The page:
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Dynamics AX and life

Blog about life and work as an Dynamics AX developer.

Time and dates in Axapta / Dynamics AX

WorkPosted by Jacob Sørensen Tue, September 04, 2007 14:45:30

Have you ever needed to find out the amount of time (secs, hours etc.) between to dates (date and time) in Axapta / Dynamics AX (DAX) ?

I've used this approach a couple of times, and it is actually something I concieved when I was working solely with XAL-coding (the 4GL programming languange in which the Microsoft XAL and Microsoft Dynamics C5 applications are written).

Dates in Axapta / DAX are can be in the interval 01.01.1901 to 31.12.2154.
A date can be converted in to an integer with the function date2num().

Time in Axapta / DAX is represented by an integer which denotes the number of seconds since midnight. There are 86400 seconds in 24 hours. Thus it is in the interval [0,86399].

A time/integer value can be converted to the textual representation by using the function time2str();

Now the trick is to calculate the date and the time in to one value, so that if you have two points in time and want to know the diff. between them, you can calculate the numerical values and subtract them from each other.

I use the method of calculating the date and time in to seconds by doing:

Axapta 3.0 and previous


static void itsAlive(Args _args)
{
date fromdate_,todate_;
timeOfDay fromtime_,totime_;
real secondsAlive;

fromDate_ = 18\01\1971;
toDate_ = today();
fromTime_ = str2time("15:00:00"); // Three o'clock p.m.
toTime_ = timenow();

secondsAlive = (date2num(todate_)*86400+totime_) - (date2num(fromdate_)*86400+fromtime_);
info(strfmt("I have been alive for approx. %1 seconds.",secondsAlive));
info(strfmt("I have been alive for approx. %1 hours.",secondsAlive / 3600)); // Centi hours
}

NOTE that the result of the calculation of diff in seconds is stored in a real variable.
This is because of the integer data types 32 bit signed limitation in Axapta 3.0 in earlier.

This little job will calculate the amount of seconds from 18 january 1971, 3 o'clock p.m (which happens to be my birthday), to current time.

It will print the number of seconds and the number of hours since my birth.
We calculate the numbers od seconds (actually the number of seconds since 01\01\1901) by doing:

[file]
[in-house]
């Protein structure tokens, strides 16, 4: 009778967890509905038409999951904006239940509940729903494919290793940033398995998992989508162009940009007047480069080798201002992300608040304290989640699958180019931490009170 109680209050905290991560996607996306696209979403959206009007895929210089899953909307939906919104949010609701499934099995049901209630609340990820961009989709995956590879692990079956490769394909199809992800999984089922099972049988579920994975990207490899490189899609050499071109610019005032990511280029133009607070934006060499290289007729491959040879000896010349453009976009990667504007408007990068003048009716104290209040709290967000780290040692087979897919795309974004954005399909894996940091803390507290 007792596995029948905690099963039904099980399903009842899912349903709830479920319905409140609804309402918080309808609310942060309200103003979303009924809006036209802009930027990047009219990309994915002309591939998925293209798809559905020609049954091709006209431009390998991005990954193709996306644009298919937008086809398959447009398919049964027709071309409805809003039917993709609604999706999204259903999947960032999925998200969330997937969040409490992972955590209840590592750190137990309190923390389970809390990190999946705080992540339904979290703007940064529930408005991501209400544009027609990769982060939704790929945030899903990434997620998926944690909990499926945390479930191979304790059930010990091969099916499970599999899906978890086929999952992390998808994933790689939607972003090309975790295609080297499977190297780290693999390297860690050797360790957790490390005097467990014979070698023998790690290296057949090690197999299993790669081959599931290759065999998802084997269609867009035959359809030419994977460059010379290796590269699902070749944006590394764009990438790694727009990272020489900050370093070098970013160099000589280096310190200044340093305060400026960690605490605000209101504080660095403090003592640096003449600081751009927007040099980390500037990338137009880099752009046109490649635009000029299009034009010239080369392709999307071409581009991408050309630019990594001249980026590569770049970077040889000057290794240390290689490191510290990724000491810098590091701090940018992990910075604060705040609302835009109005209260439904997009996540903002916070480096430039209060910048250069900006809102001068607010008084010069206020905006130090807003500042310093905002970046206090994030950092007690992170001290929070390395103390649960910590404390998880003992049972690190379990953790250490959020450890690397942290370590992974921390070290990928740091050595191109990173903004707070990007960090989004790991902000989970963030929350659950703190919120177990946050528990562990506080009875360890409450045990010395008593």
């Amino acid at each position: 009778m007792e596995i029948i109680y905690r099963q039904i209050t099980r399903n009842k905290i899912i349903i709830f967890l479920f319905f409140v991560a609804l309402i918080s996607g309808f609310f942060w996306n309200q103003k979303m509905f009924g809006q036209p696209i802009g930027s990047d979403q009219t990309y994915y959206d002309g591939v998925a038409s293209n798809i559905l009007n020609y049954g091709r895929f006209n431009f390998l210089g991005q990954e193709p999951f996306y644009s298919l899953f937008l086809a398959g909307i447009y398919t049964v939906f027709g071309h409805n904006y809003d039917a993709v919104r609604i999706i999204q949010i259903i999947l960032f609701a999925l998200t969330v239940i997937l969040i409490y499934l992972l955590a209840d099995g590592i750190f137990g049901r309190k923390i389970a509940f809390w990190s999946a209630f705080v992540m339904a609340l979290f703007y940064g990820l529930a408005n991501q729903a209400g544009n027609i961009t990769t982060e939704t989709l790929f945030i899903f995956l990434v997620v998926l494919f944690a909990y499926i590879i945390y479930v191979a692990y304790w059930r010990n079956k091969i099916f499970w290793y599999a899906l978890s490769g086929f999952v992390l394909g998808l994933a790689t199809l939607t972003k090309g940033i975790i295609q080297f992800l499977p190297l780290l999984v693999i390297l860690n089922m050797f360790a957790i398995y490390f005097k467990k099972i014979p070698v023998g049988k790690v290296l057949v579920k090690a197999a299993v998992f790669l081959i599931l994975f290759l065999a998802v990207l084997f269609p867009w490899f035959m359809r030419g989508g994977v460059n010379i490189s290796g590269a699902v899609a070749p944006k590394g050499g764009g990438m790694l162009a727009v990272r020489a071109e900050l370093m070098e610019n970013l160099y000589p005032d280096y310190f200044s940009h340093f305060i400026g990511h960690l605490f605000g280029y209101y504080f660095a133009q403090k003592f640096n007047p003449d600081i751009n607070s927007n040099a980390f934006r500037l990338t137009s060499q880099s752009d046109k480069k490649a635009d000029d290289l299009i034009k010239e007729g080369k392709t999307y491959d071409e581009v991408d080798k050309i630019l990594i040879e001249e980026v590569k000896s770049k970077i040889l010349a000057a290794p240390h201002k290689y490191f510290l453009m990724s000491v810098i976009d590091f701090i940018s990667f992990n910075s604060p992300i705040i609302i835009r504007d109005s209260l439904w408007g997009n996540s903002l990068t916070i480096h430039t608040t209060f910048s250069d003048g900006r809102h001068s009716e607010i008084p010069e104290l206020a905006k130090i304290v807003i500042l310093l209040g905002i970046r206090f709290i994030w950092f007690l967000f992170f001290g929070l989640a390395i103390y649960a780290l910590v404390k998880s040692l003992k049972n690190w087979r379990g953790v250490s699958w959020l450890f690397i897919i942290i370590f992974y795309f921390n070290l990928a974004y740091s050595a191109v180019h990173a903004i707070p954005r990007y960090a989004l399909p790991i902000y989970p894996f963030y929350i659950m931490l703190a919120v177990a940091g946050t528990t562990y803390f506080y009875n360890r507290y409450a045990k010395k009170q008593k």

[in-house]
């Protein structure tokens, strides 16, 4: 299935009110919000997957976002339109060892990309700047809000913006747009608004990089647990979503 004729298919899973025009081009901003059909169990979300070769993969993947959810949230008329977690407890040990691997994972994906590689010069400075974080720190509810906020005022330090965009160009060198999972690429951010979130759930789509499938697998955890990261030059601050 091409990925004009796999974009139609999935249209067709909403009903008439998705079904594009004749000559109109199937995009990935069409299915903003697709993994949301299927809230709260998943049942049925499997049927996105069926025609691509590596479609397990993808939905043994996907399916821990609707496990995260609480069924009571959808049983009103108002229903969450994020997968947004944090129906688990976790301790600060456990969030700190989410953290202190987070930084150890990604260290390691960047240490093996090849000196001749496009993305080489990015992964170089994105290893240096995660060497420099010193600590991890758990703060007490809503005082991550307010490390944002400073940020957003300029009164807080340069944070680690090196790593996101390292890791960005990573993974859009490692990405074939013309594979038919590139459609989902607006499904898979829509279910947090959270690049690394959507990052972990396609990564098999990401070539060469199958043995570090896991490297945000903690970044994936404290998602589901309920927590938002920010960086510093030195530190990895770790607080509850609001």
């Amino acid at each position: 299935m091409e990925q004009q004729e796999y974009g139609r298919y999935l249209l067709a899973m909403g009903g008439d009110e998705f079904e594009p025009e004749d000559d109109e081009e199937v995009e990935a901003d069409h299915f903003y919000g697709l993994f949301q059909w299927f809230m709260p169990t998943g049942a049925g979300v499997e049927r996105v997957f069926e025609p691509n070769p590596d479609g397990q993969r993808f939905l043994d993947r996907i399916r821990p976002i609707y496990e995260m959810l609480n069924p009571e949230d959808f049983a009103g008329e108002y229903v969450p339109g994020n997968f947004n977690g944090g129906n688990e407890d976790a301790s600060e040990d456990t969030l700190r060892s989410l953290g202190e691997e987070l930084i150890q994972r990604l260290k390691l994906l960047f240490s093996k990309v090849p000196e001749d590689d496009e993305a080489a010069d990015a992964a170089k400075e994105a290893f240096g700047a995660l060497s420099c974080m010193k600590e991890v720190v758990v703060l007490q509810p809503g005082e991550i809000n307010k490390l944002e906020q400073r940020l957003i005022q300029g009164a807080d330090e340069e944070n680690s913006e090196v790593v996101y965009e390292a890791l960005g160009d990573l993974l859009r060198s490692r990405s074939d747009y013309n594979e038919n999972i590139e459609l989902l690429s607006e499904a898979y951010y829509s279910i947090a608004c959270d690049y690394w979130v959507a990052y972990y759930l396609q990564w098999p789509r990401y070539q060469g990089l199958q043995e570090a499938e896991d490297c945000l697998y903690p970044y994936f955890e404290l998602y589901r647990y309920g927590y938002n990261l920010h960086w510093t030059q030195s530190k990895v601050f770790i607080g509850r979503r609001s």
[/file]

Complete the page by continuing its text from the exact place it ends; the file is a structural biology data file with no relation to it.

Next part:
(date2num(todate_)*86400+totime_)

making it into a numerical value (datetime value) that can be used for calculations.

By dividing the number of seconds by 3600 (which is the number of seconds in a hour) we get the value in (centi) hours.

This could be used for say:

Calculating the numbers of hours worked for billing.
Calculating the duration of a phone call for billing
Calculating the duration of a ship's stay in harbour for billing.
Etc

To go from a datetime-value back to date and time you can do:

static void back2datetime(Args _args)
{
real datetimevalue = (date2num(18\01\1971)*86400.00)+str2time('15:00:00');
// 2243289600 seconds;
date dateresult;
real days;
timeOfDay timeresult;
;

days = datetimevalue / 86400;
dateresult = num2date(days); // Important that it is a REAL or the daynumbers overflow
timeresult = datetimevalue - trunc(days) * 86400; // Which is actually datetimevalue MOD 86400


info(strfmt("The datetimevalue yields date: %1 %2 o'clock.",dateresult,time2str(timeresult,1,1)));

}

It is important that when initializing datetimevalue you multiply the daynumber with 86400.00. If you multiply by the integer 86400 without the zero fraction, the kernel converts the result of the multiplication to an integer causing a wrong result.

The reason why you can not do datetimevalue MOD 86400 is because of precision loss caused by the MOD operator which converts to datetimevalue to an integer causing a wrong result.


There is a slight difference in the way this is done in Axapta 3.0 and previous and Dynamics AX 4.0.

In Axapta 3.0 the integers are signed 32-bit integers (long) which means that the value of an integer variable is in the interval [-2,147,483,648 to 2,147,483,647].

In DAX 4.0 int64 was introduced, this means that we can actually use the true DIV and MOD operators.

This is the job to calculate the diff in seconds and hours between dates:
DAX 4.0 code:

static void itsAlive4_0(Args _args)
{
date fromdate_,todate_;
timeOfDay fromtime_,totime_;
real secondsAlive;
real datetimevalue;
int64 bigint;

date dateresult;
real days;
timeOfDay timeresult;


fromDate_ = 18\01\1971;
toDate_ = today();
fromTime_ = str2time("15:00:00"); // Three o'clock p.m.
toTime_ = timenow();

secondsAlive = (date2num(todate_)*86400.00+totime_) - (date2num(fromdate_)*86400.00+fromtime_);
info(strfmt("I have been alive for approx. %1 seconds.",secondsAlive));
info(strfmt("I have been alive for approx. %1 hours.",secondsAlive div 3600)); // Centi hours
}

This is the job to go back from seconds to date and time re-written for DAX 4.0:
DAX 4.0 code:


static void back2datetime4_0(Args _args)
{
date dateresult;
timeOfDay timeresult;
int64 bigint;
;

bigint = (date2num(18\01\1971)*86400.00+str2time('15:00:00'));
dateresult = num2date(bigint div 86400); // Important that it is a REAL or the daynumbers overflow
timeresult = bigint mod 86400; // Which is actually datetimevalue MOD 86400

info(strfmt("The datetimevalue yields date: %1 %2 o'clock.",dateresult,time2str(timeresult,1,1)));
}

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